It occurred to me the other day that we’ve reached a milestone: our first year of homeschooling. Clearly it wasn’t a big deal, because I can’t tell you the exact day we started “officially” homeschooling. But, I know that we reached it, and that we’re now past it. Yup, we’re weird. We started homeschooling in January instead of August. Still, now that we’re no longer noobs at this, I wanted to sit down and process what we’ve done well, what hasn’t worked, and what we’re headed for in the next year.
What went right
The joy of learning
The Engineer loves learning. We’ve managed to hang onto that and encourage it. I’ve mostly figured out his learning style and I know what works for him. For the Engineer, school doesn’t mean homework and stress: it means sitting down to watch really cool videos, doing wacky science experiments, or going on field trips. It’s fun. It’s interesting. And it’s never ever boring.
The low-stress, easier life (for everyone)
One mom mentioned in a Facebook group that her son got in trouble in school for sitting on his feet in his chair. She got frequent emails and calls about her son’s “dangerous” behavior. I wanted to die laughing: the Engineer would never tolerate that kind of strict situation. If he was in traditional school, I would be constantly involved, emailed, called, and stressed out because he eloped out of the classroom, kicked a kid, or you name it. This way is better. Harder on us, but better for everyone.
He wistfully talks about going to school sometimes, but he knows that he would hate it: we talk about worksheets, sitting still at desks, and having to be quiet all the time. He admits that he wouldn’t be able to behave. I make sure that he knows that those kind of expectations are the problem, not his need for movement or his sensory issues. As much as is possible for a 5-year-old, he understands that he’s unique and wouldn’t fit in.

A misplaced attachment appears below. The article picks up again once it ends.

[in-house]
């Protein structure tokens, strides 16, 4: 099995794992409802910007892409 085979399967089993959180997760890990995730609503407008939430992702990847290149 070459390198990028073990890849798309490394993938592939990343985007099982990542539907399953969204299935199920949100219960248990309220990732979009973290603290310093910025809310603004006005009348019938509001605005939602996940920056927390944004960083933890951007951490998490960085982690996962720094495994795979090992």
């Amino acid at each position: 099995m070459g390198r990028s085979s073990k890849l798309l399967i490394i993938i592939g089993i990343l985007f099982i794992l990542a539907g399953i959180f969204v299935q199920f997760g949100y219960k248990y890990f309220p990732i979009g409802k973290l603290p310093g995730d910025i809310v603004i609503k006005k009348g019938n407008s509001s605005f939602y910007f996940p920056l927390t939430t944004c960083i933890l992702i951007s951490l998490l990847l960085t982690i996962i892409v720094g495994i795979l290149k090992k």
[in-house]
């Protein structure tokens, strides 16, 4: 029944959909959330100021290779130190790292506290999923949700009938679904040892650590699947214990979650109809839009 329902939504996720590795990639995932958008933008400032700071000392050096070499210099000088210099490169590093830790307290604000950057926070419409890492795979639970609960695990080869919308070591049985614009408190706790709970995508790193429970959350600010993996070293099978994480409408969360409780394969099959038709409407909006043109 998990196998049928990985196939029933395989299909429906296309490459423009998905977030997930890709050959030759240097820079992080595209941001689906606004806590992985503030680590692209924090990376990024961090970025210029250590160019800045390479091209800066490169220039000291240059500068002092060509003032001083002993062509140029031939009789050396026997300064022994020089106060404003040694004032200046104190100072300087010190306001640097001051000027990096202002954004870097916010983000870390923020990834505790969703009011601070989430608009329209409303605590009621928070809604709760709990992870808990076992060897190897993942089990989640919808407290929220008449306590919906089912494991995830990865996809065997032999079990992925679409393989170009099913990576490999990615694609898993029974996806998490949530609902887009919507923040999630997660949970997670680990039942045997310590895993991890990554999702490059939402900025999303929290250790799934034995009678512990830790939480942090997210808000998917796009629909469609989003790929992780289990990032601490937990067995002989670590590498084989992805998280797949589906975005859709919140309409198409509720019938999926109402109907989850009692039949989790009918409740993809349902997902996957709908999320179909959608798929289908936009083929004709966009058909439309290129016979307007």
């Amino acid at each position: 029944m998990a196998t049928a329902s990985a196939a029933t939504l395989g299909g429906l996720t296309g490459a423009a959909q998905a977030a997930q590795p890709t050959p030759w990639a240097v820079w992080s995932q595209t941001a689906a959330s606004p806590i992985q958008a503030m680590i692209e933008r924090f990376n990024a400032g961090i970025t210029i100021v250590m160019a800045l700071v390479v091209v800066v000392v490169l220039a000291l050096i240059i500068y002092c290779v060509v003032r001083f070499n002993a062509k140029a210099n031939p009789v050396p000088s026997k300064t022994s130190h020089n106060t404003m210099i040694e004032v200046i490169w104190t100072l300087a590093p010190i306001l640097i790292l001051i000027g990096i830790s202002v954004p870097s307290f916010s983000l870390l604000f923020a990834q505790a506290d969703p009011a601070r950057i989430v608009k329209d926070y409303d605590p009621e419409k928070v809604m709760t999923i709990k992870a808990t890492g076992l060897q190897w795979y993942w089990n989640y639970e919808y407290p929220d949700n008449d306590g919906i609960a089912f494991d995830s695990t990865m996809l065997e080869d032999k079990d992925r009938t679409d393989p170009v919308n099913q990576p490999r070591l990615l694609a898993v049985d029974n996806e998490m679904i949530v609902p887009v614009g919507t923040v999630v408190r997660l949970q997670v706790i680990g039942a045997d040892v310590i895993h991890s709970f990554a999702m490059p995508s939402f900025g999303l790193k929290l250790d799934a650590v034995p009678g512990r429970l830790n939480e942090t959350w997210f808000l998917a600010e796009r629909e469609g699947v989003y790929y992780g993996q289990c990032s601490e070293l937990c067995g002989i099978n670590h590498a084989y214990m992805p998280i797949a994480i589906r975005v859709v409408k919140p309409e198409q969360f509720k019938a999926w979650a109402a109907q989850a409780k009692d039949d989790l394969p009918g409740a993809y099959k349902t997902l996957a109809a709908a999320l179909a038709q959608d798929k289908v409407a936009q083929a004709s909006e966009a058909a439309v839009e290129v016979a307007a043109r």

One of my own battles has been to deschool myself. Which is rather weird, because I never went to traditional school. As a second-generation homeschooler I have just as many expectations and hang-ups on what school is “supposed” to look like as the brick-and-mortar graduates. My expectations might vary from others, obviously, but they prevented me from fully accepting our academic setting as enough. I still fight this battle because I constantly worry if we’re doing enough. How much is enough? Enough is keeping him challenged and interested. Enough is demonstrable learning. Enough is me feeling like I’m not failing him.
What didn’t work
Anything involving sitting down and doing math problems, handwriting practice, or worksheets. Which is annoying because that’s the easy stuff. I can print out a worksheet in no time, but it takes time to whip up a personalized lesson on exactly what the Engineer wants to learn about. I’ve had to learn innovative ways to teach the basic stuff because he just won’t sit there and listen. He has to be moving: to be doing, wiggling, or making noise. That is not how I learn, and it’s not what I expected. He’s pushed me way out of my comfort zone as a teacher because I just don’t know how to teach him sometimes.